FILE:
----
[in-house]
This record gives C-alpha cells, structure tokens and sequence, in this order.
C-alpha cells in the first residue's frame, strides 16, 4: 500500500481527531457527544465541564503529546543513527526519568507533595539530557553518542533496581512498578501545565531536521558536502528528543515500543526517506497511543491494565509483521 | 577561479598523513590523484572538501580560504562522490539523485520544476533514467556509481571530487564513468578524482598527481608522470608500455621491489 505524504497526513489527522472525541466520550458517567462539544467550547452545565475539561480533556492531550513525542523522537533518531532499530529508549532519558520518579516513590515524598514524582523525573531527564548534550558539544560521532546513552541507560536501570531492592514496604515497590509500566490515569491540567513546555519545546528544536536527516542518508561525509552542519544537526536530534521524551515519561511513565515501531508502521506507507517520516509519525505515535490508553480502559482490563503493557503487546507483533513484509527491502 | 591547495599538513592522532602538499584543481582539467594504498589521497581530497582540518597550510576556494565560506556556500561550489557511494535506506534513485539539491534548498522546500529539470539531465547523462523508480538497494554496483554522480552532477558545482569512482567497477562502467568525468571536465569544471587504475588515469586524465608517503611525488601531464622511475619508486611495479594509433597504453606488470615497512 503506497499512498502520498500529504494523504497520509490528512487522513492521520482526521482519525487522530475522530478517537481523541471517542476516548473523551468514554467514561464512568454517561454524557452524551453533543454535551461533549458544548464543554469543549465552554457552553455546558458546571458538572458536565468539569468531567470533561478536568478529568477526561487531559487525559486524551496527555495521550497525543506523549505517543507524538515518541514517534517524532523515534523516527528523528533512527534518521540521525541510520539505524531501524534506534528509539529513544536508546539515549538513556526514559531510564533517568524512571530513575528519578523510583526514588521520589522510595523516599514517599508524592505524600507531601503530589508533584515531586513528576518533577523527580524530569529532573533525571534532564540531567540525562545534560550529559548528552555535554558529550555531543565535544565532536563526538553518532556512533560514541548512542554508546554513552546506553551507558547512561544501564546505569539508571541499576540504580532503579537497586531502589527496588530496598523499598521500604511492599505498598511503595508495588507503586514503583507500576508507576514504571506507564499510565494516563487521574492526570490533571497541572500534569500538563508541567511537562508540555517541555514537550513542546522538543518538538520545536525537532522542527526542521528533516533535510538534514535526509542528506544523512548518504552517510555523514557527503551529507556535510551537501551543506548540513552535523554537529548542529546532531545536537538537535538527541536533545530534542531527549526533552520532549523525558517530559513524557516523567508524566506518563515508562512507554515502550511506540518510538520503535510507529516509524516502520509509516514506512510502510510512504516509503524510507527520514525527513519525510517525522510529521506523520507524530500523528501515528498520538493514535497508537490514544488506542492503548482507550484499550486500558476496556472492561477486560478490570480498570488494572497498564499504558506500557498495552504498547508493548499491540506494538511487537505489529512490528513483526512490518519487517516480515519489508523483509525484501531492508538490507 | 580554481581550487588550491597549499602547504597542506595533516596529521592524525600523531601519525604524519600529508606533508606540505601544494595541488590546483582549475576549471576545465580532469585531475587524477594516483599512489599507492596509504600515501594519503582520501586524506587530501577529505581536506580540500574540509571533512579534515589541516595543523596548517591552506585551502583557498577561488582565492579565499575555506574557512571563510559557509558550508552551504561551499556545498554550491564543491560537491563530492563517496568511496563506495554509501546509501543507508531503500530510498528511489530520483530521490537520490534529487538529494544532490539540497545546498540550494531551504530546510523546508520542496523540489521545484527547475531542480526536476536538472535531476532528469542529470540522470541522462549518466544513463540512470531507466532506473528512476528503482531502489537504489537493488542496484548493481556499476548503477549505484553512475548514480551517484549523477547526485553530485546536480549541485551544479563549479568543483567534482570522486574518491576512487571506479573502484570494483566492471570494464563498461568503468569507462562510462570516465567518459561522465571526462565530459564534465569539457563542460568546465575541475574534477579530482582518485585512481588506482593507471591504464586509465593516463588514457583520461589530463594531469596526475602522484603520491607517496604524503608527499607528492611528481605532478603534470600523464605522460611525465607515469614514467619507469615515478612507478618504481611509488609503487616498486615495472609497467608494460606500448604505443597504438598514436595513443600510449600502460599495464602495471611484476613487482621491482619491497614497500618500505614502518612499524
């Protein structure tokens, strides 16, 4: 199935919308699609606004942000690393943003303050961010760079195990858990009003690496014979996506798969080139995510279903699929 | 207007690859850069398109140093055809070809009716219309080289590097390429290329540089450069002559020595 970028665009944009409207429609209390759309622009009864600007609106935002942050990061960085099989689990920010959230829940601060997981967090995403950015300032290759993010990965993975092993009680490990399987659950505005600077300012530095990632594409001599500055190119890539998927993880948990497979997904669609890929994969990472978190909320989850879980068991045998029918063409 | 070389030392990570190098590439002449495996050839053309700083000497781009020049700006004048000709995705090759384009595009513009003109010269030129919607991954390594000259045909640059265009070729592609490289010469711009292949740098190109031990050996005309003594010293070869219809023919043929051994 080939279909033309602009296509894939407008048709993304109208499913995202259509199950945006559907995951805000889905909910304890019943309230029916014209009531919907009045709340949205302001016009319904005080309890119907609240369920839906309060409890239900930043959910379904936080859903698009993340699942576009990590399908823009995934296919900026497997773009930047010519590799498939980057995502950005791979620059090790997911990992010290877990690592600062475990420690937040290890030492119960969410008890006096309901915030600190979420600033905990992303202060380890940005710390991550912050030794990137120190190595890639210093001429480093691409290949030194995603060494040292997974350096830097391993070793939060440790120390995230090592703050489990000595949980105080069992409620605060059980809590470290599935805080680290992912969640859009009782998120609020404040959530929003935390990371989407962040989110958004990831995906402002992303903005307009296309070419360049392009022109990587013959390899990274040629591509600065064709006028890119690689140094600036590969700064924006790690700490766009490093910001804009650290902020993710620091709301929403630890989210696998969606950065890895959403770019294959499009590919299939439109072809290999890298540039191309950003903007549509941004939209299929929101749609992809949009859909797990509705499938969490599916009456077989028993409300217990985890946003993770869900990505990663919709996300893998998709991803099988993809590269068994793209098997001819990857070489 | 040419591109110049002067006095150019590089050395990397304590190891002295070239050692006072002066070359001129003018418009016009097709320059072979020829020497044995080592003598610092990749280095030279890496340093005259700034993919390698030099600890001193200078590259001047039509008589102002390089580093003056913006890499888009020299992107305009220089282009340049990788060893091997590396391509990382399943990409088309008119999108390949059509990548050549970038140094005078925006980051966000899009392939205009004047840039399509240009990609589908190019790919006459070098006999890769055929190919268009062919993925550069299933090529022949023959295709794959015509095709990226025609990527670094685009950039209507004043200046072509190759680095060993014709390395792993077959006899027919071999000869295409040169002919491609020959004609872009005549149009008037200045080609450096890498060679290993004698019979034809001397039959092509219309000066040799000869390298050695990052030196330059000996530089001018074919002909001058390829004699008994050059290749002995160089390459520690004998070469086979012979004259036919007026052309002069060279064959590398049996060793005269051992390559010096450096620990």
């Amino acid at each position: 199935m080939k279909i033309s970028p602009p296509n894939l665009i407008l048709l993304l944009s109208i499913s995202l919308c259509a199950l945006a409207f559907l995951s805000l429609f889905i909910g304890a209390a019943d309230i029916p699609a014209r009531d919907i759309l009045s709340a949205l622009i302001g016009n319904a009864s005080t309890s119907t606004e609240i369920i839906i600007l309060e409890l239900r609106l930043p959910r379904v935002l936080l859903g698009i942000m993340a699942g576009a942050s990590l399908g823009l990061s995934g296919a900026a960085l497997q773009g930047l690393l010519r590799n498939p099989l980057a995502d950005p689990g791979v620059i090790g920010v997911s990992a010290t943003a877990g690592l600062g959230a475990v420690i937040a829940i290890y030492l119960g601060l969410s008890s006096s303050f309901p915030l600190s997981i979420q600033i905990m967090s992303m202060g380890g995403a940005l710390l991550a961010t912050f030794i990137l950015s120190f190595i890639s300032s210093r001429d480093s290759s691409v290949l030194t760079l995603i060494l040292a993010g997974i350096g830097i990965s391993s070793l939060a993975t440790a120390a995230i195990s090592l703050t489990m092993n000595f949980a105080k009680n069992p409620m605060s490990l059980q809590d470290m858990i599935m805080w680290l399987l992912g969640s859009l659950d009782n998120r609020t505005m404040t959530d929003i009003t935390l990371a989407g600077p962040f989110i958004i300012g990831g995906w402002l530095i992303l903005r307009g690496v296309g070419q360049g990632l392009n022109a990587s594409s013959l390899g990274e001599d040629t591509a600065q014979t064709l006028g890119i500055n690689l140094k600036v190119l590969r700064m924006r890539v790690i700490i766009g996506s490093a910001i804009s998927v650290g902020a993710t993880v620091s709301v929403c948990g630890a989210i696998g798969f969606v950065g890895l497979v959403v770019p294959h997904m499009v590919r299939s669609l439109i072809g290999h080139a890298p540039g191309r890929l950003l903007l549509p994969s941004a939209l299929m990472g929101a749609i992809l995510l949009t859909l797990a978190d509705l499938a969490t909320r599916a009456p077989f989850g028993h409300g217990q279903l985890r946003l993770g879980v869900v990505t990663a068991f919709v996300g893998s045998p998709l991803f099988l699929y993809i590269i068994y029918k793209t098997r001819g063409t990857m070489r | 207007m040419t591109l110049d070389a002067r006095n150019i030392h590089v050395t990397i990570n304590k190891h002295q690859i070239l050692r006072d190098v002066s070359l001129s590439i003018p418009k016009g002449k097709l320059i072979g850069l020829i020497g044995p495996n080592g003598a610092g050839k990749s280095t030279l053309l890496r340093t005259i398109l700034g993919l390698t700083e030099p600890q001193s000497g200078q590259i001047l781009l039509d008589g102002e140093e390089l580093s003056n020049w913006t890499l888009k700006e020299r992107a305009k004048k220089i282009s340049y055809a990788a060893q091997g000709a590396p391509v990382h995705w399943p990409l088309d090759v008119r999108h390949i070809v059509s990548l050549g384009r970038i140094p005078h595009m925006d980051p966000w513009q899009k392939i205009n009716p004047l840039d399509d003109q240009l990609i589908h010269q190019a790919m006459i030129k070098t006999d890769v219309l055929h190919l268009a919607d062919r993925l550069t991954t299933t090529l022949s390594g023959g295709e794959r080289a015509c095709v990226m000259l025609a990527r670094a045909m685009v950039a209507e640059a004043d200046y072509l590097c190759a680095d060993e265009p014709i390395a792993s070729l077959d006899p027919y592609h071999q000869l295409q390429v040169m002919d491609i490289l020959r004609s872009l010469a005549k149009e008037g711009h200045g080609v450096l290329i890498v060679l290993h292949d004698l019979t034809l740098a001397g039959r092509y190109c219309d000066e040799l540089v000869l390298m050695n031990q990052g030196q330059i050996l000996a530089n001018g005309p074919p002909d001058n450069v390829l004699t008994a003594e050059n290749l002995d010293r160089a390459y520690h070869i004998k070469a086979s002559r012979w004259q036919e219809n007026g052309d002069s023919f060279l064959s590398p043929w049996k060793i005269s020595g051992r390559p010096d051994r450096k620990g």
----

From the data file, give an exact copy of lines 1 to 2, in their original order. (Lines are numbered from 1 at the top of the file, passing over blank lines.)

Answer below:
[in-house]
This record gives C-alpha cells, structure tokens and sequence, in this order.